Many countries are already feeling the effects of climate change, here and now. Yet, our challenge is that to address this emergency, we have to think about different time horizons. On one hand, to reach a “well below 2 degrees” or “1.5 degrees” world, our economies and societies need to operate transformations so radical that they can only be envisioned over the long term. On the other hand, policymakers have to make decisions today. These decisions can either lay the groundwork for the transformations needed, or lock us in a path of high emissions and vulnerability to climate impacts. In other words, the challenge is to link long-term climate objectives back to current policy choices, and integrate them into development priorities.
At the heart of this challenge lies the fact that having targets, however ambitious, is a great step… but insufficient by itself. The implications of these targets need to be unpacked, discussed in a domestic debate and supported by policies..Countries should not just plan the deployment of clean technologies, but also consider how a low-carbon future could serve their future demand for transport, or goals in terms of access to energy.
Since we’re here to present solutions…IDDRI has developed an approach to develop long-term climate strategies , which unpack the various drivers of a pathway to decarbonization, and can help bring to light the conditions for higher ambition.
IDDRI has already worked with research teams in 16 countries representing 70% of global GHG emissions, which provided input to their national climate planning.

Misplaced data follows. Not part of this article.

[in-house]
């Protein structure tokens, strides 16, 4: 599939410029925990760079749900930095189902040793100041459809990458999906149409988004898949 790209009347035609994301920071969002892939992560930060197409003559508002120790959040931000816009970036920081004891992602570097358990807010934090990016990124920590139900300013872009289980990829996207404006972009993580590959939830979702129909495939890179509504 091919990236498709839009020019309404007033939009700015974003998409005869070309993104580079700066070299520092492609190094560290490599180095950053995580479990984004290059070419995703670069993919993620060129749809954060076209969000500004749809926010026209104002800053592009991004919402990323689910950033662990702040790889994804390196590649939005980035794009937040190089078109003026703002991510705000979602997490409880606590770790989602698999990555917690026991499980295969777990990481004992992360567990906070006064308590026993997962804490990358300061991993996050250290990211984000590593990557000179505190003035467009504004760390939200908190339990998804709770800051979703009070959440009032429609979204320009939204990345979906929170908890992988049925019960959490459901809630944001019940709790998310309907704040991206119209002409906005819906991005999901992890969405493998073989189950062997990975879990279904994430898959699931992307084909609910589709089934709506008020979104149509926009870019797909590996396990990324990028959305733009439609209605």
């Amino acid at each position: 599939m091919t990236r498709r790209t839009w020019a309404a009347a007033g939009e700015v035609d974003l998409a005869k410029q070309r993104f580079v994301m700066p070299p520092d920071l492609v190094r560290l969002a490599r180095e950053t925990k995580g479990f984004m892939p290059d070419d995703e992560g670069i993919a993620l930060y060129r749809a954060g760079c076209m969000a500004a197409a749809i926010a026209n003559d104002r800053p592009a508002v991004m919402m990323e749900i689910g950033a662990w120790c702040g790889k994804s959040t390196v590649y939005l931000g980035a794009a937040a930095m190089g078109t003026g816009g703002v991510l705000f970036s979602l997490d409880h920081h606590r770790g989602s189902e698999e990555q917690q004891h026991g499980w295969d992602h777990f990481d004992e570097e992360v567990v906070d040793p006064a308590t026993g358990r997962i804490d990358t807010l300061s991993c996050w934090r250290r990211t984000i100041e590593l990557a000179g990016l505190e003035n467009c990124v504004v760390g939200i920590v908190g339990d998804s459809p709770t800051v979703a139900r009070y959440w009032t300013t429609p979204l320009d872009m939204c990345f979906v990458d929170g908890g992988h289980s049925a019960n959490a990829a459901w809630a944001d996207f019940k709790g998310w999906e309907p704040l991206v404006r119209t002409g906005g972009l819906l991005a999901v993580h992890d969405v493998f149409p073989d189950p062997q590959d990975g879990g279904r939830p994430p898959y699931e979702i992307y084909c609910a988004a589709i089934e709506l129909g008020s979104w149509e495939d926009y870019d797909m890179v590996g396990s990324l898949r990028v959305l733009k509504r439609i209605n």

We see four main advantages to our approach:
We choose to coordinate the work of several countries at a time, and ensure they use consistent methodology. This facilitates mutual learning between different countries.
Each pathway is entirely led by local research teams. This contributes to increased ownership of decarbonization pathways, and ensure they capture the countries’ context.
Our methodology is applicable to virtually any sector or national context. Countries can choose to inform in more detail an aspect of the transition that they find important.
- Stakeholder engagement:
The assumptions and results have to be transparent, to allow an informed debate with businesses, industry and civil society.
Decarbonization strategies should not only take development priorities into consideration, but also future climate impacts. Our work to date has focused on mitigation, but our approach could be explored to build long-term resilience strategies.
We hope to see more Parties, but also cities and businesses build long-term climate strategies, and that these will be the basis for discussions on the feasibility and desirability of decarbonization pathways. Our approach, and the work of these countries’ teams provides a building block for all to raise ambition in a credible manner. We are here to offer our support, and ensure that everyone steps up and commits to a higher and more credible ambition by 2020.
This text is the transcription of an intervention made by IDDRI in the framework of the Talanoa Dialogue organized by the Fijian presidency of COP 23 to inform the review of States’ climate contributions by 2020. The presidency asked three questions "Where are we? Where do we want to go? How can we get there?", answered in roundtable sessions mixing countries representatives and non-state actors. IDDRI's intervention presented the DDPP approach in the context of the third question, highlighting its benefits for achieving carbon neutrality in the second half of the century.
Photo credit: IISD Reporting Services